Pratt, Samuel jnr.
London; founder of the Architectural Carving Company (fl.1843-46))
Son of Samuel Pratt of 47 New Bond Street. In 1842 Samuel jnr. entered into a business arrangement with William Irving, having recognised the potential of Irving’s patent for wood and stone carving. Within a few years it had become known as Pratt’s Patent and operated from a Pimlico foundry as The Architectural Carving Works. The machine employed rotary heads for roughing out and moulding wood to be finished by hand.
In 1846 the Company lost the contract for carving at the new Palace of Westminster to Jordan’s competing patent, but Pratt’s ‘Patent Carving Works’ were nevertheless said to be flourishing ‘with many machines in constant operation’. The company advertised in The Builder of March 1847 (illus. Allwood, Furniture History (1996) fig. 1).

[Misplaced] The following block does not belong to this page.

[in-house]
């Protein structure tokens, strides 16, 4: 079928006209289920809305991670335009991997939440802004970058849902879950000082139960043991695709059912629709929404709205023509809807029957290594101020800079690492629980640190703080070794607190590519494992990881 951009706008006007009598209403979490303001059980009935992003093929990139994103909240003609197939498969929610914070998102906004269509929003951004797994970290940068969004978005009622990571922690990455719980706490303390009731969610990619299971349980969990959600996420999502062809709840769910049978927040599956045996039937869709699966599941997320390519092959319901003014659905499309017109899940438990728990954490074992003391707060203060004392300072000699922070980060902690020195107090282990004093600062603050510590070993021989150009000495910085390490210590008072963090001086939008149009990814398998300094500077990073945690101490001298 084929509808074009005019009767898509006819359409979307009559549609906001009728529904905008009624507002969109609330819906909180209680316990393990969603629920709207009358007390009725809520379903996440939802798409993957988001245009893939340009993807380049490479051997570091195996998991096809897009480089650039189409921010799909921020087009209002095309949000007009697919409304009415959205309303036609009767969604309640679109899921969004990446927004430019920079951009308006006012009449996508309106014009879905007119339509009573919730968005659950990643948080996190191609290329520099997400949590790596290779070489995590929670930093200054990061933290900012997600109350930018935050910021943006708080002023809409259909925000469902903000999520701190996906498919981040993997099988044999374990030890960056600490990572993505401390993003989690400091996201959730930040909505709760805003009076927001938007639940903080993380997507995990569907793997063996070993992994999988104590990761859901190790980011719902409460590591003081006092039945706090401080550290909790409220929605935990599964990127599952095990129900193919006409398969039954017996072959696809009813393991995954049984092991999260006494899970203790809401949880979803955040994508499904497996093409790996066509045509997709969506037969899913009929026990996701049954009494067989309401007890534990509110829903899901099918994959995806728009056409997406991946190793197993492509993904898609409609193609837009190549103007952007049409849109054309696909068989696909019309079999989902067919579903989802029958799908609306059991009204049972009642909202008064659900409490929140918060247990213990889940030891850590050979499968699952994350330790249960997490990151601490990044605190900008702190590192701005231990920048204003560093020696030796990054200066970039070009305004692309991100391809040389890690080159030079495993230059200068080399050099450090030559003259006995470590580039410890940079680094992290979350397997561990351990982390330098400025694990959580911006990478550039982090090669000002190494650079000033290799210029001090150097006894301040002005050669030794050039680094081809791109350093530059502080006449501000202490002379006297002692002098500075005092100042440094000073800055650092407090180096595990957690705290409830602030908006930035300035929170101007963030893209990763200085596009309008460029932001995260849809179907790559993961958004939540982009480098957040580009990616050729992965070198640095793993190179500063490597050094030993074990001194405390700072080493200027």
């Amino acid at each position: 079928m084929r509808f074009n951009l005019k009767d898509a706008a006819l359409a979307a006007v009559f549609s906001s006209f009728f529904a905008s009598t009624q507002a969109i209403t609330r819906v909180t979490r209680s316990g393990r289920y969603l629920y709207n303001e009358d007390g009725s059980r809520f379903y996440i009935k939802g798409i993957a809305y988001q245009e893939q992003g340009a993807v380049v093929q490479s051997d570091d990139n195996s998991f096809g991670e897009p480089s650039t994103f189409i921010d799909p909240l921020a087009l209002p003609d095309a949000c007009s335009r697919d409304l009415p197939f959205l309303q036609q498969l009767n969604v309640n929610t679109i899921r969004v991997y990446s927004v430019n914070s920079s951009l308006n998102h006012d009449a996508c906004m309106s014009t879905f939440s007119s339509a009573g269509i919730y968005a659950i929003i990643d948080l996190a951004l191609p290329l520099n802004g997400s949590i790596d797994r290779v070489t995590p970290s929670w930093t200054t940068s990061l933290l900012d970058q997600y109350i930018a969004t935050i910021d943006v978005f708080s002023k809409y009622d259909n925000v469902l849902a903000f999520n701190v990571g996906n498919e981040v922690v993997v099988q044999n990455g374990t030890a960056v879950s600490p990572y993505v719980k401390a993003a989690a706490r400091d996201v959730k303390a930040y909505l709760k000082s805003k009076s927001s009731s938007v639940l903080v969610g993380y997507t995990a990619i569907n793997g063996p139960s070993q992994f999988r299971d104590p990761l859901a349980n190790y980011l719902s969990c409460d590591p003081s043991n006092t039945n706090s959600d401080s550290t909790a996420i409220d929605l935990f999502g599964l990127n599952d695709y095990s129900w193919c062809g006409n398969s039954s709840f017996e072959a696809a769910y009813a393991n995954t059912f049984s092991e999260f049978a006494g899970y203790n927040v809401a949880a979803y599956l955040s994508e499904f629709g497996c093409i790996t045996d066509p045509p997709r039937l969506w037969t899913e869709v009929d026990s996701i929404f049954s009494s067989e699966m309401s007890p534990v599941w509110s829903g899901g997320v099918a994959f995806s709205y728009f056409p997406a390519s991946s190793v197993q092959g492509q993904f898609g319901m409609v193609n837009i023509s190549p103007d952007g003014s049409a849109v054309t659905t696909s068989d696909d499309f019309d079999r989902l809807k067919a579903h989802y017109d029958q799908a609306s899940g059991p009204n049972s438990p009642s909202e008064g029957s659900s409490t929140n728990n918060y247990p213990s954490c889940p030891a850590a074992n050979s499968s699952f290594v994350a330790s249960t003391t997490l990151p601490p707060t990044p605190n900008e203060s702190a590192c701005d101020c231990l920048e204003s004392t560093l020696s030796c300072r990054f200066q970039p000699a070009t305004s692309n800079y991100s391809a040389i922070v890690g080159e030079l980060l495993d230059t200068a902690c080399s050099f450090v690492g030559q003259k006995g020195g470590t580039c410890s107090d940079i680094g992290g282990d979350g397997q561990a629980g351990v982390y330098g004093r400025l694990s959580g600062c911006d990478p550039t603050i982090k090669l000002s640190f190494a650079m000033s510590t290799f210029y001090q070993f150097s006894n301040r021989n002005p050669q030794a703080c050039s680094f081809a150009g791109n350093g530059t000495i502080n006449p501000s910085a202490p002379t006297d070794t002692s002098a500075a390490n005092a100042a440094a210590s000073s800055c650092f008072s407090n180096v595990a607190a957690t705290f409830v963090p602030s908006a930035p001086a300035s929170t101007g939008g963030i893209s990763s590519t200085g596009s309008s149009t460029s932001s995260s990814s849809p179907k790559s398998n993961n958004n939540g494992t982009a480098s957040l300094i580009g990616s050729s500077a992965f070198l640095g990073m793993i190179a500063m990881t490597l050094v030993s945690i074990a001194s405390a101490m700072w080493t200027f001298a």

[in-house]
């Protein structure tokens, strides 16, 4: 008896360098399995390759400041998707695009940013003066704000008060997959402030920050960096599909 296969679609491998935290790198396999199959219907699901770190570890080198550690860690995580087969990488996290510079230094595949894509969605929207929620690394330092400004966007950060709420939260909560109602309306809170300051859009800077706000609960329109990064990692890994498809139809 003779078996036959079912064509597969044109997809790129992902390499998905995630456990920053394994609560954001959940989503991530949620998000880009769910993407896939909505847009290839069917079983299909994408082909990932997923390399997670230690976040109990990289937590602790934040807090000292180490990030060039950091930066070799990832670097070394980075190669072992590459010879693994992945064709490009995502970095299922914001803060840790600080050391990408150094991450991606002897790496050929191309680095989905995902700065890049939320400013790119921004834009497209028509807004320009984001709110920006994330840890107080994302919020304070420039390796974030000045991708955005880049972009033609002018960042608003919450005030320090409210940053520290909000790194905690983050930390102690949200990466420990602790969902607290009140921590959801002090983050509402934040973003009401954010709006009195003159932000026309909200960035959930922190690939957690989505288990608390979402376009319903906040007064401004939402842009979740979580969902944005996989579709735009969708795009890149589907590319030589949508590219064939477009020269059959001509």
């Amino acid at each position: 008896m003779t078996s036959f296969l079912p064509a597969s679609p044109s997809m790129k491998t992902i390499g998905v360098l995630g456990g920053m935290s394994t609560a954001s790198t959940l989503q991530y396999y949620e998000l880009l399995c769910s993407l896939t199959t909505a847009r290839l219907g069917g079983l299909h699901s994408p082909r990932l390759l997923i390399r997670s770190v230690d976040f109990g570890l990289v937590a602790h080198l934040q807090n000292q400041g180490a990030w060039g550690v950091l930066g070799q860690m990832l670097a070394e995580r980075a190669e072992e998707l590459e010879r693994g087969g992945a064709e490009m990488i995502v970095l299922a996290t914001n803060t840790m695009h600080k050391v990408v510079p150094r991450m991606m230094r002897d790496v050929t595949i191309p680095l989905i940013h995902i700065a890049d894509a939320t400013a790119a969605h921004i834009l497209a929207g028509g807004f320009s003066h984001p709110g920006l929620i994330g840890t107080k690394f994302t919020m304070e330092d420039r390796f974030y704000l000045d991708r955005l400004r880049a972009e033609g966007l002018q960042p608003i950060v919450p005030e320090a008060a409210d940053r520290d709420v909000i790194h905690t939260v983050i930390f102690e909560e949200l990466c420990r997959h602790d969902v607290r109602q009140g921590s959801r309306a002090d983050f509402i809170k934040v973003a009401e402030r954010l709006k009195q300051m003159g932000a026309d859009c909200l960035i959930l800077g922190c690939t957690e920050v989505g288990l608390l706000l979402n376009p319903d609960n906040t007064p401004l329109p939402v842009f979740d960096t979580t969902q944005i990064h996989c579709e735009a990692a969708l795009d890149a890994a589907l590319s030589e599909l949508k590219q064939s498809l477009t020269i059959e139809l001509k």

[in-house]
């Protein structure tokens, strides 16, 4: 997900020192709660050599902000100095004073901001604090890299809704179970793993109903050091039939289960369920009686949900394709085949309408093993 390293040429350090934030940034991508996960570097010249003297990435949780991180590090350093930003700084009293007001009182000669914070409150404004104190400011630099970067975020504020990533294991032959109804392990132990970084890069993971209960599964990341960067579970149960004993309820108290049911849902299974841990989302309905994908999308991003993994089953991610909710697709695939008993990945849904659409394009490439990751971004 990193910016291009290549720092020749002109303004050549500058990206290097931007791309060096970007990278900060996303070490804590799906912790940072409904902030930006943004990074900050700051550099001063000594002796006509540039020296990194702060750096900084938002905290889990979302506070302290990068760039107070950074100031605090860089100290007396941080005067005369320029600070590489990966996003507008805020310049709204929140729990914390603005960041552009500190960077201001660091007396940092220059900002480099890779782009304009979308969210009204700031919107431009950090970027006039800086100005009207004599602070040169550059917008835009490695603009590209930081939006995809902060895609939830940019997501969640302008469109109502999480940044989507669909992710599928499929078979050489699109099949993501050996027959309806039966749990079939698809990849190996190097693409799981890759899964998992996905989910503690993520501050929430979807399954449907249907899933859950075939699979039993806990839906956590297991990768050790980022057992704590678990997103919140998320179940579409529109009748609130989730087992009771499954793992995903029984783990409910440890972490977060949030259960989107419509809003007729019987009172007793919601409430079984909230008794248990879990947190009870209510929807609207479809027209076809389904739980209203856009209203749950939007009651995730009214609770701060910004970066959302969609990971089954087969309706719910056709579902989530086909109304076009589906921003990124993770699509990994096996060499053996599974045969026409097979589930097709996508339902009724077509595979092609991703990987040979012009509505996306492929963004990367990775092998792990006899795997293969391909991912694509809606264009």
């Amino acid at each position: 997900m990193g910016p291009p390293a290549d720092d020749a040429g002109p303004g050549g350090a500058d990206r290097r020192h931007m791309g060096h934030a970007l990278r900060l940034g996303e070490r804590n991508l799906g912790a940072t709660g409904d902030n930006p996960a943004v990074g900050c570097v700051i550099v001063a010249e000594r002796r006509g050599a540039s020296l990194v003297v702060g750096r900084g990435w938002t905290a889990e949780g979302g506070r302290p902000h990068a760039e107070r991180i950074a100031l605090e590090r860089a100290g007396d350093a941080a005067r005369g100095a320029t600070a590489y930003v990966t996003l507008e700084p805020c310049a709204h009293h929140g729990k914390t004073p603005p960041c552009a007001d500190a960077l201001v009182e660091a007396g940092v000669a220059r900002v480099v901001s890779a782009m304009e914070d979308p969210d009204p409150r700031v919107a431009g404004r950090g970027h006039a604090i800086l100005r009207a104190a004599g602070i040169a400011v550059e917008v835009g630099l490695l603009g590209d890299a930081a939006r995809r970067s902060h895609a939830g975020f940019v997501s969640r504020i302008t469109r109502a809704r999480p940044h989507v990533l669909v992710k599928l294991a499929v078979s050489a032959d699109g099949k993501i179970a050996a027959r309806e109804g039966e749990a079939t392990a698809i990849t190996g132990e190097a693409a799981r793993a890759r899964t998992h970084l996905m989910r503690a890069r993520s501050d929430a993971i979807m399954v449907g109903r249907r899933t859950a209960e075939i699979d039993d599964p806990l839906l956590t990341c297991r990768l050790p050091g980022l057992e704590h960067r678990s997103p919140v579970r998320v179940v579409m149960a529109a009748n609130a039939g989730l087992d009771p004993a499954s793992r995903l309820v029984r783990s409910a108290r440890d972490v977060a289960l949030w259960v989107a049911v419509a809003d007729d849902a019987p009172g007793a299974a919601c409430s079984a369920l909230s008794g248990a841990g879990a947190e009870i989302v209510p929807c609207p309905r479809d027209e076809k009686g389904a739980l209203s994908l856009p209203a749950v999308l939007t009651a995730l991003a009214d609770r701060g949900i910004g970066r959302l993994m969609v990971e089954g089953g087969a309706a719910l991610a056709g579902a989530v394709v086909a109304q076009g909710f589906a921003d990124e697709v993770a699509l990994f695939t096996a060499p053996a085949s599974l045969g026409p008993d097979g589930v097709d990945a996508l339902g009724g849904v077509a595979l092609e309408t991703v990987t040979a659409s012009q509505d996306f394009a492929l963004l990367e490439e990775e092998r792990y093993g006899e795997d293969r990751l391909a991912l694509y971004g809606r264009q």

Examples of work produced by Pratt’s machine include a screen at Great Malvern Church, a roof at Ravensworth Castle, and in a new church in Camberwell. Elizabethan-revival furniture in oak, rosewood and other woods was also made by the firm using the carving machines.
Sources: Kirkham, ‘London Furniture Trade’, Furniture History (1988), pp. 112-13; Allwood, ‘Machine Carving of the 1840s, and the Catalogue of the Patent Wood Carving Company, Furniture History (1996).